Genetic “off switch” may lead to new breast cancer treatment

The key to stopping triple negative breast cancer could be in our genes.

Triple negative breast cancer (TNBC) is relatively rare, accounting for just 15% of all breast cancer diagnoses — but it’s also incredibly aggressive, rapidly spreading throughout the body.

This kind of cancer is missing three common targets for breast cancer drugs, making it more difficult to treat.

Now, Tulane University researchers have discovered a gene that can serve as an “off switch” for TNBC, potentially leading to a new breast cancer treatment.

Targeting TNBC

TNBC gets its name from the fact that the breast cancer cells test negative for estrogen receptors, progesterone receptors, and excess production of a protein called HER2.

That means TNBC won’t respond to a breast cancer treatment that targets those hormones or that protein, which typically leaves only surgery, radiation therapy, and/or chemotherapy on the table as treatment options.

For their study, published in the journal Scientific Reports, Tulane researchers wanted to determine how two human genes — Rab27a and TRAF3IP2 — affect the formation of TNBC.

To do that, they injected mouse models with TNBC cells. After confirming tumor growth, they then used a virus to deliver a molecule of RNA to the genes from functioning.

New Breast Cancer Treatment

When the researchers inhibited Rab27a, they found that it stopped tumors from growing, but it didn’t stop tiny amounts of cancer cells from spreading to other parts of a mouse’s body.

The gene suppressed the spread of cancer cells for a year after treatment and shrank tumors to undetectable levels.

Inhibiting TRAF3IP2, however, not only suppressed the spread of cancer cells for a year after treatment, but also shrank existing tumors to undetectable levels.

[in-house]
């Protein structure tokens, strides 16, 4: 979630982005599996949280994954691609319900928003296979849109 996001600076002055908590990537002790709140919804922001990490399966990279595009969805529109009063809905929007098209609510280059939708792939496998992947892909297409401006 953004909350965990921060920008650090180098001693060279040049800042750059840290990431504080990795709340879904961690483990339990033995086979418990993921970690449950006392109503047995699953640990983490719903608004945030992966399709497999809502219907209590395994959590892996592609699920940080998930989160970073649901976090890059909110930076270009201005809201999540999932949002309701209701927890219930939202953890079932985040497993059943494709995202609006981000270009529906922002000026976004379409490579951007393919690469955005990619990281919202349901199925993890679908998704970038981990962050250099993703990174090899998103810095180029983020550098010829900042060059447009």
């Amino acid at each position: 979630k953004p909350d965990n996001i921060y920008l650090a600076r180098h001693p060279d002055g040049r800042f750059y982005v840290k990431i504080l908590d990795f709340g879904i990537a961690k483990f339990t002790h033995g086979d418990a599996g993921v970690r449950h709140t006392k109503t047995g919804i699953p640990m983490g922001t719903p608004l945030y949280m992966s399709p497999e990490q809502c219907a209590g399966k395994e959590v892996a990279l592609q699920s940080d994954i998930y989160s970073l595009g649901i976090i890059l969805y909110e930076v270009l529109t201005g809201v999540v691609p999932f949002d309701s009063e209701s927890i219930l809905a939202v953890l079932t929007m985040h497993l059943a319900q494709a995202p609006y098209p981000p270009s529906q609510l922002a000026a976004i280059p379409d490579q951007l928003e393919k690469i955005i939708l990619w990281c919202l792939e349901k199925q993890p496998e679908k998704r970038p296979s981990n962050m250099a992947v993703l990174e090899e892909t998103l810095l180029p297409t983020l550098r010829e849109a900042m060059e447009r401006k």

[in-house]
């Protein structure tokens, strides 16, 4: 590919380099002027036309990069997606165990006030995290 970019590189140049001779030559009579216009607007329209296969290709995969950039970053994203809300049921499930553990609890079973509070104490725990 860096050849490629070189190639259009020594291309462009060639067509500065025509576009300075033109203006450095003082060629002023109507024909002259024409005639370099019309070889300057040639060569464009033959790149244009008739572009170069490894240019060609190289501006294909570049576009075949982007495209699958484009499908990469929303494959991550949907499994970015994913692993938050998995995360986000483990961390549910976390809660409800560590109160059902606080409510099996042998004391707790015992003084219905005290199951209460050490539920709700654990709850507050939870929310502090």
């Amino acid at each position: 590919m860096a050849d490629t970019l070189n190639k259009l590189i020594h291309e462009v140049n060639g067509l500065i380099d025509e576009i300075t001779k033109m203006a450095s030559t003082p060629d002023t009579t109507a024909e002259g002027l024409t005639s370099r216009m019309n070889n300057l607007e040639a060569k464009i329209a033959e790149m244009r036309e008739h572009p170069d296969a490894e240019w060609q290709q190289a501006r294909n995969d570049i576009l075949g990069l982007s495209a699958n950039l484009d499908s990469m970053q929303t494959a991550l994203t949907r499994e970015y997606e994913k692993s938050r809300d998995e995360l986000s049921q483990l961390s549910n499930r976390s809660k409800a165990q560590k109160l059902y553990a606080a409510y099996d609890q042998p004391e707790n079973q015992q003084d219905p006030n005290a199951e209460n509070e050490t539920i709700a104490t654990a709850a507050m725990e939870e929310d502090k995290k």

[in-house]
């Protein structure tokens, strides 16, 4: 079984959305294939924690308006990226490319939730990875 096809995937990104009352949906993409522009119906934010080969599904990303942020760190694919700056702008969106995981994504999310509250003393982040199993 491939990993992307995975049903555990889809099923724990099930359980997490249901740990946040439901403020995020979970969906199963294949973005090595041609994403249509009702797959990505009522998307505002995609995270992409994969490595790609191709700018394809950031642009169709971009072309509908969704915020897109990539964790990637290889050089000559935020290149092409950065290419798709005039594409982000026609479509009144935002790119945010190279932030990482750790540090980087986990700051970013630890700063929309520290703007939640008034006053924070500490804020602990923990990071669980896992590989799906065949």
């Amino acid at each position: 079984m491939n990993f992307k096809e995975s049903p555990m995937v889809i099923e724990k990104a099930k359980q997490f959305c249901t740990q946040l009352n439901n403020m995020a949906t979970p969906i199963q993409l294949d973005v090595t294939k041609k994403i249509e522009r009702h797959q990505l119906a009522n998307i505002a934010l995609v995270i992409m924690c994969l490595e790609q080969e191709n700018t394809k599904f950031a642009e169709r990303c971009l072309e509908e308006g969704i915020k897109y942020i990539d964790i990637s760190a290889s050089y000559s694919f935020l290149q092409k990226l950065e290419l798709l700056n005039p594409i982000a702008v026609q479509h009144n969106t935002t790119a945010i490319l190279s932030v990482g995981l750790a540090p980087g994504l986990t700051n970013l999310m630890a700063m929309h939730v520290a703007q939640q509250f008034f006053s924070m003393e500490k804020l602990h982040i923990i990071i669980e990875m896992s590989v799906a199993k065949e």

“This exciting discovery has revealed that TRAF3IP2 can play a role as a novel therapeutic target in breast cancer treatment,” researcher Reza Izadpanah said in a news release.

Of course, as with any animal study, this one comes with the caveat that treatments that work in mice often don’t work in humans.

To find out whether that’s the case with this “off switch” for TNBC, the Tulane researchers are now attempting to secure FDA approval to begin clinical trials.

The Future of Gene Therapy

This Tulane study is far from the first to identify potential ways to target our own genes in the battle against disease — and some of these gene therapies are already being used to treat humans.

In 2017, the FDA issued an approval for Kymriah, a gene therapy developed by Swiss pharmaceutical company Novartis, making it the first gene therapy cleared for use in the U.S.

Since then, the agency has approved a handful of other gene therapies, but the number could soon increase dramatically — in December, former FDA commissioner Scott Gottlieb said that he expects the FDA will be approving between 10 and 20 new gene therapies every year by 2025.

If the Tulane team is able to reproduce the results of its mouse study in humans, a TRAF3IP2-focused breast cancer treatment could be one of them.

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